By Lorentz dispersion materials, we mean materials for which the frequency
dependence of the dielectric permittivity can be described by a sum of multiple
resonance Lorentzian functions:

FDTD - equation 20

where

ω0mare the resonant frequencies
Gmis related to the oscillator strengths
Γmis the damping coefficient
εis the permittivity at infinite frequency
X0is the permittivity at ω = 0 .

In the lossless case Equation 20 is directly related to the Sellmeier equation which in
the three resonances can be presented as:

FDTD - equation 21

In the lossy case, the Sellmeier equation can be written in a generalized form,
accounting for a non-zero damping coefficient Γm as well as for anisotropy in the
dispersion properties:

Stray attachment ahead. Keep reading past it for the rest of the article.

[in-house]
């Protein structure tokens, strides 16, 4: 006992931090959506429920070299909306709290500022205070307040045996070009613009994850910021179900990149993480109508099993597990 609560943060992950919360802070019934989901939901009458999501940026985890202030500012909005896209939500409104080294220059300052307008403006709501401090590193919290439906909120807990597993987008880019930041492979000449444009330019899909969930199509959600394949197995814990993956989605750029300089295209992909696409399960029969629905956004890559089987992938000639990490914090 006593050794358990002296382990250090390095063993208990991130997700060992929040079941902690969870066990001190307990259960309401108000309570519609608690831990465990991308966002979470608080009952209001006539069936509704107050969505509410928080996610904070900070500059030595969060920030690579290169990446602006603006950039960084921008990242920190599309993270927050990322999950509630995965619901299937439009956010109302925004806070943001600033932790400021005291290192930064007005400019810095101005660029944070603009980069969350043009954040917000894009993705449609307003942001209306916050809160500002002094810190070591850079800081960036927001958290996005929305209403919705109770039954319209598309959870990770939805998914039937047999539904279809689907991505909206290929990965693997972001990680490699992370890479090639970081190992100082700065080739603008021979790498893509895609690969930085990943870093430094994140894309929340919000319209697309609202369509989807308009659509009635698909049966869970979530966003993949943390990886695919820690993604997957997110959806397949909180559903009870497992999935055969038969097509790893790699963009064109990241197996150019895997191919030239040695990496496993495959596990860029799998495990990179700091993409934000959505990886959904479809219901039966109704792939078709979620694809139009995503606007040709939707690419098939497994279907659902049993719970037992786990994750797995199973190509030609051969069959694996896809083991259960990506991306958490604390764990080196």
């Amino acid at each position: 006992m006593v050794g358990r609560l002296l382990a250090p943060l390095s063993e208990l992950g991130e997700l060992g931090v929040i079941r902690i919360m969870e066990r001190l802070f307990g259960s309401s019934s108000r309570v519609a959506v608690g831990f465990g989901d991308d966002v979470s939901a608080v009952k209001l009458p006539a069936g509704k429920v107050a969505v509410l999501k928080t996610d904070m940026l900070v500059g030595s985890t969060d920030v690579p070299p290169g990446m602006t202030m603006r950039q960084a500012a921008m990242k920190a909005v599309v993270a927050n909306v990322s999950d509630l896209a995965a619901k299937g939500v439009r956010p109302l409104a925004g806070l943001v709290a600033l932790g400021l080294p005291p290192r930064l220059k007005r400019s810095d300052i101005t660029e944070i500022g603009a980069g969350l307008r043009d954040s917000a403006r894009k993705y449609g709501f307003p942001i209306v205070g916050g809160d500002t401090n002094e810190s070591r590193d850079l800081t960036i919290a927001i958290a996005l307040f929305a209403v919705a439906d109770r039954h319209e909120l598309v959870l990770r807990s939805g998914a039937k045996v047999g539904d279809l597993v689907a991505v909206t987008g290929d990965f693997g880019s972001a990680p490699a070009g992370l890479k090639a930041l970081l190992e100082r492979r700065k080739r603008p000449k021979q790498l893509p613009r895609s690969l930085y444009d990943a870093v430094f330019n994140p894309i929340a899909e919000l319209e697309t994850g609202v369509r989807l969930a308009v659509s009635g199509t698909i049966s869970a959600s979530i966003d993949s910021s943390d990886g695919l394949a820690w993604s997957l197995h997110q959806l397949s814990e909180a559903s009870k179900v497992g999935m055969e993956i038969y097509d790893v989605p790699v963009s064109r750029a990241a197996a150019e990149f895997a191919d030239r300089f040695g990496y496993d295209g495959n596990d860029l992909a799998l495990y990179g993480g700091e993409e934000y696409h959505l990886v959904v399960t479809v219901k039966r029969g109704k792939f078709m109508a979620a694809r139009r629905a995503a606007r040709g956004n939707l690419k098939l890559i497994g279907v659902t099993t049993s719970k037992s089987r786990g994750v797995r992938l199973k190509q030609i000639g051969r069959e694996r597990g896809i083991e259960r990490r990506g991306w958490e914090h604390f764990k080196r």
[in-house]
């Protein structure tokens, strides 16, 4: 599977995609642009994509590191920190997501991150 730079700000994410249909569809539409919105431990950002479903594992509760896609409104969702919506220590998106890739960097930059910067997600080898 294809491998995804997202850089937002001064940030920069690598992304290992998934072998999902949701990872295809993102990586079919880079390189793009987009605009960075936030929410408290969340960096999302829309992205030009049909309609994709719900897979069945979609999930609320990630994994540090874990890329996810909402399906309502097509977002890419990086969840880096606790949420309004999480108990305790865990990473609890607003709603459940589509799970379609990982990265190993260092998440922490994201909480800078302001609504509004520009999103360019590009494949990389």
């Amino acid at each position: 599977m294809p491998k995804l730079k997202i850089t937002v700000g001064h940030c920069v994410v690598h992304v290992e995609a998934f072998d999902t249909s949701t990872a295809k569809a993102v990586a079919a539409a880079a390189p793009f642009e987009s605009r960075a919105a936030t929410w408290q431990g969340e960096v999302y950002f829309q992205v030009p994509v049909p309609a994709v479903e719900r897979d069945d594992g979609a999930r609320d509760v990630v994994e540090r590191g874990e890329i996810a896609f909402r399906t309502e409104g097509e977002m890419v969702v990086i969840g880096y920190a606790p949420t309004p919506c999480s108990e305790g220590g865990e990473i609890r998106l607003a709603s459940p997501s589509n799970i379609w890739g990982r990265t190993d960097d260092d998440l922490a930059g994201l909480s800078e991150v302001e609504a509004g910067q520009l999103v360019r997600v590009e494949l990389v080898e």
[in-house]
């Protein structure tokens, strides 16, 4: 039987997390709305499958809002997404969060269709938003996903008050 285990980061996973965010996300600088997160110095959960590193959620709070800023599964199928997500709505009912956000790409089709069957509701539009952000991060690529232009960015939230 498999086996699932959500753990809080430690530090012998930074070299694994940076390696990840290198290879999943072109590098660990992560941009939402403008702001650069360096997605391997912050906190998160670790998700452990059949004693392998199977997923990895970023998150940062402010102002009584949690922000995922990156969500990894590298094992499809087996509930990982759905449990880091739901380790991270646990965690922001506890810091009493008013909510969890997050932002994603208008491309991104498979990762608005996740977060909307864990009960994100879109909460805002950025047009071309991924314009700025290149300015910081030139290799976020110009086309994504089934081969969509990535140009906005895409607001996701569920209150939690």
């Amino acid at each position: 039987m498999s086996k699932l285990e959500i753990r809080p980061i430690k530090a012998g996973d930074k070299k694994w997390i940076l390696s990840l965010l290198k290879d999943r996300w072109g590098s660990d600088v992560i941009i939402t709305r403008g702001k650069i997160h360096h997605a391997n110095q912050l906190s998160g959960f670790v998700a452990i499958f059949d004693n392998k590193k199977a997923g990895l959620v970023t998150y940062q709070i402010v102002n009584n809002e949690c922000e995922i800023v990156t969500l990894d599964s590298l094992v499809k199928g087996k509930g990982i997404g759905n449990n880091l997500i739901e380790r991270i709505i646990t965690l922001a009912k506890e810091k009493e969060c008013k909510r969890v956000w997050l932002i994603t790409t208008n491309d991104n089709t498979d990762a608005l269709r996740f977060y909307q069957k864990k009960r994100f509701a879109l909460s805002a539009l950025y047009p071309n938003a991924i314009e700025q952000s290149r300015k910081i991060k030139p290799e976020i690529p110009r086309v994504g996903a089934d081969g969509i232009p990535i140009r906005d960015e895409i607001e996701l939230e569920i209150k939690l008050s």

FDTD - equation 22

There are different ways to implement Equation 20 into the FDTD formalism. Here we
consider the so-called polarization equation approach in the single resonance case.
It uses the dielectric susceptibility function:

FDTD - equation 23

and the relation between the polarization and the electric field Py = ε0x (ω) Ey .
Taking the Fourier transform of the last equation leads to the following differential
equation:

FDTD - equation 24 and 25

Then Equations 24 and 25 are solved numerically together with the modified Equation
26:

FDTD - equation 26

The FDTD approach can also account for a large variety of materials such as Drude
dispersion materials, perfect metal, second-order, and third-order materials.

Lorentz model only supports 2D simulation. Lorentz_Drude material that covers
Lorentz model supports both 2D and 3D simulation.

Drude Model

Drude material in OptiFDTD is marked as

FDTD - equation 27

Where εr∞ is the permittivity for infinity frequency, ωp is the plasma frequency, and Γ
is the collision frequency or damping factor.

Drude model only supports 2D simulation, Lorentz_Drude model that covers Drude
model supports both 2D and 3D simulation.